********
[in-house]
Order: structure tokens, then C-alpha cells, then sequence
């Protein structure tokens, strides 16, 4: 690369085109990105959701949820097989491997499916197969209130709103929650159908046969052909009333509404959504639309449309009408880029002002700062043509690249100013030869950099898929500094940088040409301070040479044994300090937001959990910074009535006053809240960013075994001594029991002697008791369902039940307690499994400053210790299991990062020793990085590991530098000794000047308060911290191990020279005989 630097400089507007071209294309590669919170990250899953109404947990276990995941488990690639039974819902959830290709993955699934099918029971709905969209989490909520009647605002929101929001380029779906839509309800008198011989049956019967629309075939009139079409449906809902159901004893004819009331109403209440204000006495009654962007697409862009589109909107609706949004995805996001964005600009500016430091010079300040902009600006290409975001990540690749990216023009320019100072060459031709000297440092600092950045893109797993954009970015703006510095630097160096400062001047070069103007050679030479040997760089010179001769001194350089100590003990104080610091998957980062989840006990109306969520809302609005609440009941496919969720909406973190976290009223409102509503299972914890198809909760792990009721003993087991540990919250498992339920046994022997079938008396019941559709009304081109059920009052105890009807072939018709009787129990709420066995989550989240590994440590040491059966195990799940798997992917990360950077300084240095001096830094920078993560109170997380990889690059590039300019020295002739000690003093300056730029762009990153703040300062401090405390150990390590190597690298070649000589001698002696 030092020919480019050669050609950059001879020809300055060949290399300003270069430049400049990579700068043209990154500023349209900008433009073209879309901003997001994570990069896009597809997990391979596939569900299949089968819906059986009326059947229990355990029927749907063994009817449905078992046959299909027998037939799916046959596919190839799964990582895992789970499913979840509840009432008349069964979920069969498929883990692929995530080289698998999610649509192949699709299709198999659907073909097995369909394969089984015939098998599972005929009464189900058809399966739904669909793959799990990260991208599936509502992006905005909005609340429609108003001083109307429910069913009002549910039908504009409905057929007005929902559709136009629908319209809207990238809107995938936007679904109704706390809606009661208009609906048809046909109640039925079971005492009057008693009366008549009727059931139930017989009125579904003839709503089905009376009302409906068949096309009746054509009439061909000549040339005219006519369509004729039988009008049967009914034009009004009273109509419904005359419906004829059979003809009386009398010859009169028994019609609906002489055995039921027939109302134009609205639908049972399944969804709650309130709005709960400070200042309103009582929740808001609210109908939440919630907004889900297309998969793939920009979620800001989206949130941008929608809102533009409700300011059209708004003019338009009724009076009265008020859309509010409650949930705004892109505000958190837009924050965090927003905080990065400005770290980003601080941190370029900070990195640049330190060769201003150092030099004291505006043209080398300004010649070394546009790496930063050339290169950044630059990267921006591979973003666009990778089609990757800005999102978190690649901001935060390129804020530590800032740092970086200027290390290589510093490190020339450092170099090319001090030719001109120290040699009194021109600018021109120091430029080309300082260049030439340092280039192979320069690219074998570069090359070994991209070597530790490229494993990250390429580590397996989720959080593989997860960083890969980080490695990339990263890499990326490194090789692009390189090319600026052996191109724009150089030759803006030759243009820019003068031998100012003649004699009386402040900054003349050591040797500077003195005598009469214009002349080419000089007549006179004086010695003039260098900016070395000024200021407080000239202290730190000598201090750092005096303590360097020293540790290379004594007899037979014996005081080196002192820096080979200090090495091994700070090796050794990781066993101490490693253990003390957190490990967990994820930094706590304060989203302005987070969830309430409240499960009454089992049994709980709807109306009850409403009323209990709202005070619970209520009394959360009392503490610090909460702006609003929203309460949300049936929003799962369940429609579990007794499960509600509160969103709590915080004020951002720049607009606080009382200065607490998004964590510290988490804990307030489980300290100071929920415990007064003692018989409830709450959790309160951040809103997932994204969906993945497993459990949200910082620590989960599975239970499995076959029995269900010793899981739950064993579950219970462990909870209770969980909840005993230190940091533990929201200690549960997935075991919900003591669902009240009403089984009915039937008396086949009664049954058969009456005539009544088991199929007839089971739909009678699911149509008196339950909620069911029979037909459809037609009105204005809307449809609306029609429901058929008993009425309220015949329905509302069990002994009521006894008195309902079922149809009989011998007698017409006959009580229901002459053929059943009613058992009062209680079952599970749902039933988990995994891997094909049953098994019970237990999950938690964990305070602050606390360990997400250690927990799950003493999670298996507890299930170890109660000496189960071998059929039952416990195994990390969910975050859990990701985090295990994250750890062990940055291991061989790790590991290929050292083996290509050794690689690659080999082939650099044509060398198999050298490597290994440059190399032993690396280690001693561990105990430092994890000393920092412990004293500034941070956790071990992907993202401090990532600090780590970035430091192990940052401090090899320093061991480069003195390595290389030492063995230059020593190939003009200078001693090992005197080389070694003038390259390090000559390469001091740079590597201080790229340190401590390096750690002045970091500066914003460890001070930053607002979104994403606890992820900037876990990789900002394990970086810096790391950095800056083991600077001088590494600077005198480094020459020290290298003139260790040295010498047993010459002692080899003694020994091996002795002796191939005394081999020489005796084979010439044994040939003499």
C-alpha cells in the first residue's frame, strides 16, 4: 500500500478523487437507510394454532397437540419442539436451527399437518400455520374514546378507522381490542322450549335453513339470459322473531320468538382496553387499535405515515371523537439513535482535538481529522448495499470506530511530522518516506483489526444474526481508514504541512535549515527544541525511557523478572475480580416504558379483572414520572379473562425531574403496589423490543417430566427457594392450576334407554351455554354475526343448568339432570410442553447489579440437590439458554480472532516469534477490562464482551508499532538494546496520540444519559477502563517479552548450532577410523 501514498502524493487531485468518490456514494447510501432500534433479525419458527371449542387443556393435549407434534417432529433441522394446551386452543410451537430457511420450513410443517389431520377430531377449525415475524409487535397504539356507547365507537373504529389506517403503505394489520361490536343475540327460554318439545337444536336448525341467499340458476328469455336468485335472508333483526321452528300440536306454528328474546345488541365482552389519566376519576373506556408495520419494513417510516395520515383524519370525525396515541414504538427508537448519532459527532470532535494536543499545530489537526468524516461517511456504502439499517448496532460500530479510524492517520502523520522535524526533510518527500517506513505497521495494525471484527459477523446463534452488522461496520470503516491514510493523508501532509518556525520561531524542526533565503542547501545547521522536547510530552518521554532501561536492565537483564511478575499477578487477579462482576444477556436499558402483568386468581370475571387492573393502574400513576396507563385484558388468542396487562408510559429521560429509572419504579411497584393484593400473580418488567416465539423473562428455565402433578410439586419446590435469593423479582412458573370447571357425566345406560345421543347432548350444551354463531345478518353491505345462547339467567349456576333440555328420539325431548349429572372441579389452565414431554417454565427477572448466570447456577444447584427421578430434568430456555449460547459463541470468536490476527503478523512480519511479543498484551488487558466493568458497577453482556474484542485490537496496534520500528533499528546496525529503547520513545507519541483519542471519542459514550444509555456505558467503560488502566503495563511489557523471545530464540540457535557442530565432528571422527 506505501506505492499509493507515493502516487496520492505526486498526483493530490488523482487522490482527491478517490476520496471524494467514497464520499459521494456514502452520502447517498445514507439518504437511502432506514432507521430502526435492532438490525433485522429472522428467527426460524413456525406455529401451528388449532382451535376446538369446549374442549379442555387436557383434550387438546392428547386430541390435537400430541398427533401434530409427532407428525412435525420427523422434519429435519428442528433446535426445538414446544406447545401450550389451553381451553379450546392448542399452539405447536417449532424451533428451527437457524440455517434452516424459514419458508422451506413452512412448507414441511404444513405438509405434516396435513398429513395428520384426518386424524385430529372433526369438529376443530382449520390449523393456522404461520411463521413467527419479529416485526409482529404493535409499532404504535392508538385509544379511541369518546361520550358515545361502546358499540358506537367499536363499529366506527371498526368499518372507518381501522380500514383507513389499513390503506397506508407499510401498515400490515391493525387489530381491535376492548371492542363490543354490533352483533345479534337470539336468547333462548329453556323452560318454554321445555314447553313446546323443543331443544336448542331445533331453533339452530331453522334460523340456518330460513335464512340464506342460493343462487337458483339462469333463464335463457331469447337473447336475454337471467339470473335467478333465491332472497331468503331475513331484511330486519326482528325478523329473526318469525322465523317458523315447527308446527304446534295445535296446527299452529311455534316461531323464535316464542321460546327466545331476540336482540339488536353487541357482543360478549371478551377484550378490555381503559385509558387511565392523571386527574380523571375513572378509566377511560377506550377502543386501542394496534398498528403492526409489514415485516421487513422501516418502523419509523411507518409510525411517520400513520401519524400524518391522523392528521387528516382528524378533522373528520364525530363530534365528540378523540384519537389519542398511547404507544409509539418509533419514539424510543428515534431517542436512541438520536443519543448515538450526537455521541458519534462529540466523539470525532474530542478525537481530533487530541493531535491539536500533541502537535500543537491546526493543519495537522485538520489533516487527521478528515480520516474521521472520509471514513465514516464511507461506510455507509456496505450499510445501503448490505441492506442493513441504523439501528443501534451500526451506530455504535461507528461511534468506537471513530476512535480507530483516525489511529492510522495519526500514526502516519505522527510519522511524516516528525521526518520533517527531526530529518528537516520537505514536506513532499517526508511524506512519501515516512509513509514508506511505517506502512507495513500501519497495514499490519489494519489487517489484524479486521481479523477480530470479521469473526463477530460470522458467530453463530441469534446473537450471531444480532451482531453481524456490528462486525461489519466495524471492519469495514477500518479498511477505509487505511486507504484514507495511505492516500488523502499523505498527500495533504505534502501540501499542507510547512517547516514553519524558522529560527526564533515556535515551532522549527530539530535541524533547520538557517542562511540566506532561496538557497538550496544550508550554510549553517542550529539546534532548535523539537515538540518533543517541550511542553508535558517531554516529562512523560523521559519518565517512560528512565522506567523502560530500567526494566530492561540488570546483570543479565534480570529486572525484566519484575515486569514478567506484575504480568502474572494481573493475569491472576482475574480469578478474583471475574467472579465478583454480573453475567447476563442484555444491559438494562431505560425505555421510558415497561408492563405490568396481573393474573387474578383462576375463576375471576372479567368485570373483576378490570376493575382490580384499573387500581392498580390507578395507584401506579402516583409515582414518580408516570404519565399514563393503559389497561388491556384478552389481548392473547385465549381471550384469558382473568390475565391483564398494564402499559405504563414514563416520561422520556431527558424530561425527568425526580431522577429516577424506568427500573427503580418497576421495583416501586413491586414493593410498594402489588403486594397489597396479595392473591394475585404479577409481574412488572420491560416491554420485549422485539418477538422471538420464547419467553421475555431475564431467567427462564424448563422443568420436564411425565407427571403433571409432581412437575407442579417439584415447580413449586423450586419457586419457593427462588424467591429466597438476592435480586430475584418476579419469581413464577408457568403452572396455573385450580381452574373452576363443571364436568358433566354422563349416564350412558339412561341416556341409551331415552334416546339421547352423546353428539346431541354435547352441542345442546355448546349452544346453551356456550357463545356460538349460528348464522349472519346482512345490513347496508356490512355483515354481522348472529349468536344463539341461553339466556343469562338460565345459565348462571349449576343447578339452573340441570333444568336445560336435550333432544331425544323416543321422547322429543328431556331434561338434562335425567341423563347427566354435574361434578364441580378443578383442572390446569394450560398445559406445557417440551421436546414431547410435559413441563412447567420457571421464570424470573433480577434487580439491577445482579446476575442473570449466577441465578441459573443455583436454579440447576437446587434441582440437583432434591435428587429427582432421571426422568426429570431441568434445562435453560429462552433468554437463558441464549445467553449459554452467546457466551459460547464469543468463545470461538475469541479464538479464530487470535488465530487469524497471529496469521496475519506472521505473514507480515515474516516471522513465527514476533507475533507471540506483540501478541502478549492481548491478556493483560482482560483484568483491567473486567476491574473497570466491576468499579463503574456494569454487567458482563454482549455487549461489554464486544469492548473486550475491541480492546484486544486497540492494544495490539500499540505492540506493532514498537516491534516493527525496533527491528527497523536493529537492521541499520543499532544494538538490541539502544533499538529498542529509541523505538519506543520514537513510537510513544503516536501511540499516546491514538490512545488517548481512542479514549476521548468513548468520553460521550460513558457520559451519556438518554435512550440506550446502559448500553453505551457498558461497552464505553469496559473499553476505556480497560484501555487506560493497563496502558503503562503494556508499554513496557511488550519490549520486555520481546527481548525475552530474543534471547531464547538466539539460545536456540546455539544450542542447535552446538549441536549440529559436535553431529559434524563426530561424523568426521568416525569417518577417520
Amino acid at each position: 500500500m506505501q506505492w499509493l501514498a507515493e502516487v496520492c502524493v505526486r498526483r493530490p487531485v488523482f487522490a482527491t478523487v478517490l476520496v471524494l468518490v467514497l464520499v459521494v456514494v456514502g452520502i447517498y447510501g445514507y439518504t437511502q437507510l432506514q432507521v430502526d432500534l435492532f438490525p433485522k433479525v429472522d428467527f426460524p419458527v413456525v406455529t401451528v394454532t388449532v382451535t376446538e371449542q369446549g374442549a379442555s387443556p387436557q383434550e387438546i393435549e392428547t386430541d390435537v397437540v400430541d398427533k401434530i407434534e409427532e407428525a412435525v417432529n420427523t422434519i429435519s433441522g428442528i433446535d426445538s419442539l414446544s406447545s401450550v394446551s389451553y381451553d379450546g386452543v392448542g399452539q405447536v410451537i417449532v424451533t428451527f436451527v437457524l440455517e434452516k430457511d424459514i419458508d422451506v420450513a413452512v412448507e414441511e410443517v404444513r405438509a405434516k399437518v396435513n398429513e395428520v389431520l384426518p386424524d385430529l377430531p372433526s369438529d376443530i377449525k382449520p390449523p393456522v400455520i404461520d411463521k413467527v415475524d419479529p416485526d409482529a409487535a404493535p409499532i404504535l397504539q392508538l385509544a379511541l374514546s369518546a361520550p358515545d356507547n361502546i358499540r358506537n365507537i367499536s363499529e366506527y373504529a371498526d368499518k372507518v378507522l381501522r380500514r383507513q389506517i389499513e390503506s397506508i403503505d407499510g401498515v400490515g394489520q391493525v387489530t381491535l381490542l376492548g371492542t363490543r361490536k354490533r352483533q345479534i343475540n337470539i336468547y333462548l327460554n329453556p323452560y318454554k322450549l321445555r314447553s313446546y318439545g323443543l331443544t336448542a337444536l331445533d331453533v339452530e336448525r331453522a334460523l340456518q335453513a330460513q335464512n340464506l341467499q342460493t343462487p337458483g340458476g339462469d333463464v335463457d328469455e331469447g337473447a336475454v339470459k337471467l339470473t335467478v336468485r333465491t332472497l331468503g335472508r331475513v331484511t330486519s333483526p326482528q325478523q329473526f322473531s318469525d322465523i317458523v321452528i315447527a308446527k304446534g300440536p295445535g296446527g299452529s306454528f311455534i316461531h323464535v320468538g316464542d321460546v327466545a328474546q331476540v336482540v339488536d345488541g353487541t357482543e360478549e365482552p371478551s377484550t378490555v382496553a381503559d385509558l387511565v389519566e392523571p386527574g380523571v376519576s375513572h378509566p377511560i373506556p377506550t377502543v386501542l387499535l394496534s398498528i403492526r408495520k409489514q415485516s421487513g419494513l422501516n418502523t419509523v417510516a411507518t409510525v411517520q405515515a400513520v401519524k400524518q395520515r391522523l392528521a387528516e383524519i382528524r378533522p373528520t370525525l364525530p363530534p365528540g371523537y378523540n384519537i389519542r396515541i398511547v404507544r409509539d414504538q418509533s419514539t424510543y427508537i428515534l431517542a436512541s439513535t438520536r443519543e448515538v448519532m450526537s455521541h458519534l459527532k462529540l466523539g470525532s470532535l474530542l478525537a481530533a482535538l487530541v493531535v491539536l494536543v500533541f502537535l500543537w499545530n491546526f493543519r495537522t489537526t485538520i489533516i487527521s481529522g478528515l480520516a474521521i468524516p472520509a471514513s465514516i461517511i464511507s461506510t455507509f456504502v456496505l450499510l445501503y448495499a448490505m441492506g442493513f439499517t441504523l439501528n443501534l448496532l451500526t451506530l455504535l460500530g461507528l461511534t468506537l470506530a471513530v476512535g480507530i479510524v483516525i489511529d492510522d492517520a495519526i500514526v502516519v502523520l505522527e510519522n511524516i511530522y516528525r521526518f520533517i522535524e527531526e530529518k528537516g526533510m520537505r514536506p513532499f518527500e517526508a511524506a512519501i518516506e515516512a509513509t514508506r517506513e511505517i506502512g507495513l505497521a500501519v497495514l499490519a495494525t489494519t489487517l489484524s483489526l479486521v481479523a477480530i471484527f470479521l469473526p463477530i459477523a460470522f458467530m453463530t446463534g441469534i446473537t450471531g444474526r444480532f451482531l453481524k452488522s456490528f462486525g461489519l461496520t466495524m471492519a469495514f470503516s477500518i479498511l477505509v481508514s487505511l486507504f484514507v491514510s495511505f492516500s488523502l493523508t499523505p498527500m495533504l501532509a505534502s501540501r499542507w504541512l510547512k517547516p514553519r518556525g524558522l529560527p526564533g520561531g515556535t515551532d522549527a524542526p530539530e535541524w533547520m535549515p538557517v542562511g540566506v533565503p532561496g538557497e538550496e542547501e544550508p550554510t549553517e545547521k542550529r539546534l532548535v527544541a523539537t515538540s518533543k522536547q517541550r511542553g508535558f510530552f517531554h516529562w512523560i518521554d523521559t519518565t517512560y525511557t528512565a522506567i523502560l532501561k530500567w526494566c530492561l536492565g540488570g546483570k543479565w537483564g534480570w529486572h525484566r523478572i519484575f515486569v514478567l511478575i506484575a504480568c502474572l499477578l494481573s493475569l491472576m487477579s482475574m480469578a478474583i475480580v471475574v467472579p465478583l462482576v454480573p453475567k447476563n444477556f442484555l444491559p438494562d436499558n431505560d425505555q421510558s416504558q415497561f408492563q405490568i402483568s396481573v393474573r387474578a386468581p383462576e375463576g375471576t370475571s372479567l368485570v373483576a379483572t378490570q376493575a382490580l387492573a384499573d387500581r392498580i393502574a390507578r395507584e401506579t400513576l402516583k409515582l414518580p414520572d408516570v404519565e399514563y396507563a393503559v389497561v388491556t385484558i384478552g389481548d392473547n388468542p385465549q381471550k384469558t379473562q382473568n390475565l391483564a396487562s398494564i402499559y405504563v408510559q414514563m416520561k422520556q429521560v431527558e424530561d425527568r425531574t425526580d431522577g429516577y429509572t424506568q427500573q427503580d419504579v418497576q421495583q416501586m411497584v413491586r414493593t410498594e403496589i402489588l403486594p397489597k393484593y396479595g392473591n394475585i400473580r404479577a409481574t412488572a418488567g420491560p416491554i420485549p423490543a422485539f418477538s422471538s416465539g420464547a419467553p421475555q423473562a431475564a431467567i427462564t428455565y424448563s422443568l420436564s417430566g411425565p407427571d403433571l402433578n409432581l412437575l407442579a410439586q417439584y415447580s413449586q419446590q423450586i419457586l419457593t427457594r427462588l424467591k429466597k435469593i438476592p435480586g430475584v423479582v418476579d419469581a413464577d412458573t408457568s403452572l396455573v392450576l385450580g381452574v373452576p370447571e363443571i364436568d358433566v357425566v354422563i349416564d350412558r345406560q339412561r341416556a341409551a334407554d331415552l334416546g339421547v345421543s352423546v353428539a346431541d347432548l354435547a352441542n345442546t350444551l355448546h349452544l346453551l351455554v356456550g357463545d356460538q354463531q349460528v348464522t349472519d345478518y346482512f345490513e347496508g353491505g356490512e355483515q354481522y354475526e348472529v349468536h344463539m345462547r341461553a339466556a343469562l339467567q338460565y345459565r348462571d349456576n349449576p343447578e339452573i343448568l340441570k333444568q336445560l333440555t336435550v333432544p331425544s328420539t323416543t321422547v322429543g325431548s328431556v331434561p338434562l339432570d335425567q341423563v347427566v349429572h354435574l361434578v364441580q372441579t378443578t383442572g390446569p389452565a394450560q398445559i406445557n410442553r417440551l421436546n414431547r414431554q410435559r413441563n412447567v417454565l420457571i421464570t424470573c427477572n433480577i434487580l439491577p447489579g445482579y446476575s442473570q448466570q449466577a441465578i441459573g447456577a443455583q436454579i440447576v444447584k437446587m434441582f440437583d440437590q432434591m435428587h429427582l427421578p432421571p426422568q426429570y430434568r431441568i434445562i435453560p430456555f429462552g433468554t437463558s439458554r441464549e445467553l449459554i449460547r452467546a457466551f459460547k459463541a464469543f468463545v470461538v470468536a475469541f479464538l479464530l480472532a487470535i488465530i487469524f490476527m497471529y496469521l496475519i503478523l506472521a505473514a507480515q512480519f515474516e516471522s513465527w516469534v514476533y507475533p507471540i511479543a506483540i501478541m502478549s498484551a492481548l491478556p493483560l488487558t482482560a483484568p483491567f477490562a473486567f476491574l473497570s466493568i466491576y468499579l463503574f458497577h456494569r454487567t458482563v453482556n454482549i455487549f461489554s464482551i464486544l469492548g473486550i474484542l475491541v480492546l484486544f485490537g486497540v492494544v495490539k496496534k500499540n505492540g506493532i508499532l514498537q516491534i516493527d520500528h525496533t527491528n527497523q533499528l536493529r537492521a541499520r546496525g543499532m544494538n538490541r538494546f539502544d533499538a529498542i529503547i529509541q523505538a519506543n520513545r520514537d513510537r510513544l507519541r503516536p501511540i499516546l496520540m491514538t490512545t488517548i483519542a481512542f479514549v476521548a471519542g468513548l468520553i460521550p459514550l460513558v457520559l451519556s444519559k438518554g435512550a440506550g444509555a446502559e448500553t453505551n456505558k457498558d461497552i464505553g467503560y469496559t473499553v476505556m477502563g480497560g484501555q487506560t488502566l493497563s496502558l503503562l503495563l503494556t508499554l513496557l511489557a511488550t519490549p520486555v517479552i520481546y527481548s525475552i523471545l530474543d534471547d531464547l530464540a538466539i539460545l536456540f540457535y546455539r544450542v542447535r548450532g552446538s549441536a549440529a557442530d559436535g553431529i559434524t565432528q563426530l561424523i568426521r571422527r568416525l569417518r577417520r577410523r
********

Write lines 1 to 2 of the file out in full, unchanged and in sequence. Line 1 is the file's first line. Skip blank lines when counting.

[in-house]
Order: structure tokens, then C-alpha cells, then sequence